Nearly 100 years after the founding of the Station, Theodore Roosevelt remains as pertinent a role model as ever for emerging and practicing wildlife professionals who must navigate the complex biological and political landscapes of an increasingly human-dominated world to conserve our wildlife heritage. Students enrolling in today’s wildlife programs increasingly have little experience or knowledge of field work, natural history of organisms, wildlife-habitat relationships, and consumptive uses of wildlife. More than ever, today’s students need direct experiences with wildlife, habitat, and the stakeholder community to gain an appreciation for the multi-faceted demands of their chosen profession, provide them with the skills required to tackle real-world problems, and prepare them for the lifelong and self-directed learning they will need to engage in as professionals. Current professionals need opportunities to augment their past training with skills in collaboration, transparency in decision-making, emerging technologies, and systems-based approaches that are so critical to management of wildlife today. It is in this spirit that that we “re-envision” the role of the Roosevelt Wild Life Station as a vehicle for delivering to society more of the smart, politically savvy and field-worthy wildlife professionals that Theodore Roosevelt so exemplified.
Our vision is “to promote the conservation of ‘wild life’ (all natural living things) as exemplified by the life and works of Theodore Roosevelt. And our strategy for doing so is three-fold: expand educational opportunities for emerging and continuing professionals, facilitate discovery and excellence in research, and communicate science to engage the public in conservation action.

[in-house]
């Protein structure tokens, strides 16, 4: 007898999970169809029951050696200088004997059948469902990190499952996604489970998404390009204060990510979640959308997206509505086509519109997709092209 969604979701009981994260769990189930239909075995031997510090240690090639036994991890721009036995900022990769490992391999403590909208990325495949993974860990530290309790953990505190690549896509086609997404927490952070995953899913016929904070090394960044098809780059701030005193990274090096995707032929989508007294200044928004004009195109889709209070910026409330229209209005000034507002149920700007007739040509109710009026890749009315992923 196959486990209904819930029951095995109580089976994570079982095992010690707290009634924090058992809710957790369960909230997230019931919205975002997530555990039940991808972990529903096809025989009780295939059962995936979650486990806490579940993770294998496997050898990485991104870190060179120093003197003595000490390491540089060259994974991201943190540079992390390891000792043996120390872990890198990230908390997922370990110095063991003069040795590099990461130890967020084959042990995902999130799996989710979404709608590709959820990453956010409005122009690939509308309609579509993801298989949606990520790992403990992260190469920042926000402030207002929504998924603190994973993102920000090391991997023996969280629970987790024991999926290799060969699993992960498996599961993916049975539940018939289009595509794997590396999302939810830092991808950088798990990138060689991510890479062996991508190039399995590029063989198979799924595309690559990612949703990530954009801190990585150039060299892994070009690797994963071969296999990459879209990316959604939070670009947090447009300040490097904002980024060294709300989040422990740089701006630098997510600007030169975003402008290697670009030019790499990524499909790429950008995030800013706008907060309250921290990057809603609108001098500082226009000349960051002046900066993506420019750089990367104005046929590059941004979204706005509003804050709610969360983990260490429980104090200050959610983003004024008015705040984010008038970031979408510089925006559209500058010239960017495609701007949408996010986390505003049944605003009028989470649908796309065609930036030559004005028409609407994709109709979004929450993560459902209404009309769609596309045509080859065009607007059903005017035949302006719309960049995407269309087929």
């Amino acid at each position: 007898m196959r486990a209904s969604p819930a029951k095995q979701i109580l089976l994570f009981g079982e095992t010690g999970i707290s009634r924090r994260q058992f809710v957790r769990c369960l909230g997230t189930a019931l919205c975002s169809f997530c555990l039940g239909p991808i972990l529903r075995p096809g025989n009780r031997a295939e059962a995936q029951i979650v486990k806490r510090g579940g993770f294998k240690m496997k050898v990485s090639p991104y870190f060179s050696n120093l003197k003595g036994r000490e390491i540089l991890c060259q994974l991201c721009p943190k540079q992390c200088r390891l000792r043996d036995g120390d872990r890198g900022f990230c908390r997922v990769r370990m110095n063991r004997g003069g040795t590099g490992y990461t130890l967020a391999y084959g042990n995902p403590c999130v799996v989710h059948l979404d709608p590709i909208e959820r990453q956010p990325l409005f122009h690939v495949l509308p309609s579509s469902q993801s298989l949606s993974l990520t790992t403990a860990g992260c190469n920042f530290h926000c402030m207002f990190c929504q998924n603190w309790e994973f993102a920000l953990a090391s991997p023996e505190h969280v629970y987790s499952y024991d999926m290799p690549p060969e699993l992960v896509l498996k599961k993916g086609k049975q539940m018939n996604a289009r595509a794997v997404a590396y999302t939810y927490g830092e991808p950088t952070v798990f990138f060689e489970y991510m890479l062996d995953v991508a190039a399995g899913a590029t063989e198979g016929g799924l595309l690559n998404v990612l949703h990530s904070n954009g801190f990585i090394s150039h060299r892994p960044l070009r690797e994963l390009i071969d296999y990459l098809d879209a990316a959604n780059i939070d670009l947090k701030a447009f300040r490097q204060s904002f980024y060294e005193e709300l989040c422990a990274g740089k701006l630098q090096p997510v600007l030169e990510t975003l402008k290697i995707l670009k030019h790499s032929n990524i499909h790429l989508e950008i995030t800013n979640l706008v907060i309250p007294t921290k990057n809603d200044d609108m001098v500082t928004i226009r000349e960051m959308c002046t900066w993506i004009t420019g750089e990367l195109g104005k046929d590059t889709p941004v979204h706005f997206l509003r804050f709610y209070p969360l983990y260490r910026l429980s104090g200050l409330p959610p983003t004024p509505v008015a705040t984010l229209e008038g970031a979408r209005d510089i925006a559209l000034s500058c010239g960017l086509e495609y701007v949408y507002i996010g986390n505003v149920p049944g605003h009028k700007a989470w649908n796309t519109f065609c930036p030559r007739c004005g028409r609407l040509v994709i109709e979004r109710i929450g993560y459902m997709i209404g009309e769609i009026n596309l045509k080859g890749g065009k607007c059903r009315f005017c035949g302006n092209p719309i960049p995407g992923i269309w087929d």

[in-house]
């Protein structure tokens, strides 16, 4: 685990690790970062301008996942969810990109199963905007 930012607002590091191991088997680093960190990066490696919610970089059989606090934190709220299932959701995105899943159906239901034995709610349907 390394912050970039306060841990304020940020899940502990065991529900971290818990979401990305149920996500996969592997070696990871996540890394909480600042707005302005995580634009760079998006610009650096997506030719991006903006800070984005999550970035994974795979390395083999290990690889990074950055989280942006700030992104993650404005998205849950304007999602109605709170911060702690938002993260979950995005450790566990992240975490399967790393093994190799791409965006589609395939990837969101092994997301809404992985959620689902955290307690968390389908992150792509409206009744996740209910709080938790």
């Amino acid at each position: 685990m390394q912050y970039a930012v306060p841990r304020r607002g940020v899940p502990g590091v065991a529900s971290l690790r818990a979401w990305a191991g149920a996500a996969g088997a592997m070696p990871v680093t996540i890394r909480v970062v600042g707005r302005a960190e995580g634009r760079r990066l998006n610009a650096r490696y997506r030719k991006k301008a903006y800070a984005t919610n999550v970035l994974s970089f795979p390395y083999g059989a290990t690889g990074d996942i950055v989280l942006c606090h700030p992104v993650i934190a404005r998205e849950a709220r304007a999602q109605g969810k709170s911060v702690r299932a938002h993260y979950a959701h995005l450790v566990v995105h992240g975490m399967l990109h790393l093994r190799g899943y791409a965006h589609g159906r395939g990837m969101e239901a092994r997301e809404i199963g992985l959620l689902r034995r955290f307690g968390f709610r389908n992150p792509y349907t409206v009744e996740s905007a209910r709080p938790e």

Expanded educational opportunities
- Provide an ongoing source of funding to grow, upgrade, and secure the Roosevelt Wild Life Collection.
- Develop an “immersion experience” in wildlife conservation and management to embed a large cadre of students in urban, suburban, and wilderness wildlife issues, expose them to the range of diversity in stakeholder interests, and place them alongside professionals on the “front-line” of conservation and management.
- Create scholarship opportunities to attract highly qualified students from demographic minorities into our wildlife program and eventually transition them into the wildlife profession.
- Deliver technical workshops for professionals on a range of topics through both in-house and “distance-learning” modules.
Facilitating discovery and excellence in research
- Secure an endowed research chair position to “grow” the wildlife science and conservation biology program, and provide an annual funding stream for applied research directed at targeted information needs for wildlife conservation.
- Establish two research funding streams, “Roosevelt Fellowships” for expedition- and field-oriented research by undergraduate and starting graduate students and “Roosevelt Discovery Grants” for “high-risk/high-reward” research into the problems facing faunal conservation by advanced graduate students and faculty.
- Initiate a “Roosevelt Wild Life Stewardship Award” to recognize individuals having an exemplary role in the conservation and management of faunal species, especially those individuals who successfully link science to management action.
Communicating science to engage the public in conservation
- Resurrect the Roosevelt Wild Life Bulletin through video, radio, and web-based resources on natural history information, research activities, and conservation/management actions.
For more information: An article from Fair Chase about the Roosevelt Wild Life Station
View this paper